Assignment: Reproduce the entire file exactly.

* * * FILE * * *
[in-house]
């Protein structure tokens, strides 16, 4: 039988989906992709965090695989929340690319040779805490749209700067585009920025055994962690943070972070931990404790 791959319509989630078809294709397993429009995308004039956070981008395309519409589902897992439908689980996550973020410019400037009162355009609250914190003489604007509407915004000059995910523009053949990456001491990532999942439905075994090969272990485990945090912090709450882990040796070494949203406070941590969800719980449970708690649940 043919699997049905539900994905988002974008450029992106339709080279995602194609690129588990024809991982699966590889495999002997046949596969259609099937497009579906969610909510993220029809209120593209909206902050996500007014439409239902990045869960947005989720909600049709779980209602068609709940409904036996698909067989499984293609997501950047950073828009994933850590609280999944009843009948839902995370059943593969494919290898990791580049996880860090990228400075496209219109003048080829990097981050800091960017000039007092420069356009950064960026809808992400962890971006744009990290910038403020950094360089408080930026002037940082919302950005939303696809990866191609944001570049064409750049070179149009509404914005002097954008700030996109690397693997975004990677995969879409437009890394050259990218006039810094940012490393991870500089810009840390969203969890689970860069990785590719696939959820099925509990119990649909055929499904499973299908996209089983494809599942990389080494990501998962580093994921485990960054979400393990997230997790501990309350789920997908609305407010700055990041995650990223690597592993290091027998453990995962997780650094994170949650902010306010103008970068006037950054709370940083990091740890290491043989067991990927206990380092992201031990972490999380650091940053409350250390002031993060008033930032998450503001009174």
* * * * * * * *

[in-house]
């Protein structure tokens, strides 16, 4: 039988989906992709965090695989929340690319040779805490749209700067585009920025055994962690943070972070931990404790 791959319509989630078809294709397993429009995308004039956070981008395309519409589902897992439908689980996550973020410019400037009162355009609250914190003489604007509407915004000059995910523009053949990456001491990532999942439905075994090969272990485990945090912090709450882990040796070494949203406070941590969800719980449970708690649940 043919699997049905539900994905988002974008450029992106339709080279995602194609690129588990024809991982699966590889495999002997046949596969259609099937497009579906969610909510993220029809209120593209909206902050996500007014439409239902990045869960947005989720909600049709779980209602068609709940409904036996698909067989499984293609997501950047950073828009994933850590609280999944009843009948839902995370059943593969494919290898990791580049996880860090990228400075496209219109003048080829990097981050800091960017000039007092420069356009950064960026809808992400962890971006744009990290910038403020950094360089408080930026002037940082919302950005939303696809990866191609944001570049064409750049070179149009509404914005002097954008700030996109690397693997975004990677995969879409437009890394050259990218006039810094940012490393991870500089810009840390969203969890689970860069990785590719696939959820099925509990119990649909055929499904499973299908996209089983494809599942990389080494990501998962580093994921485990960054979400393990997230997790501990309350789920997908609305407010700055990041995650990223690597592993290091027998453990995962997780650094994170949650902010306010103008970068006037950054709370940083990091740890290491043989067991990927206990380092992201031990972490999380650091940053409350250390002031993060008033930032998450503001009174």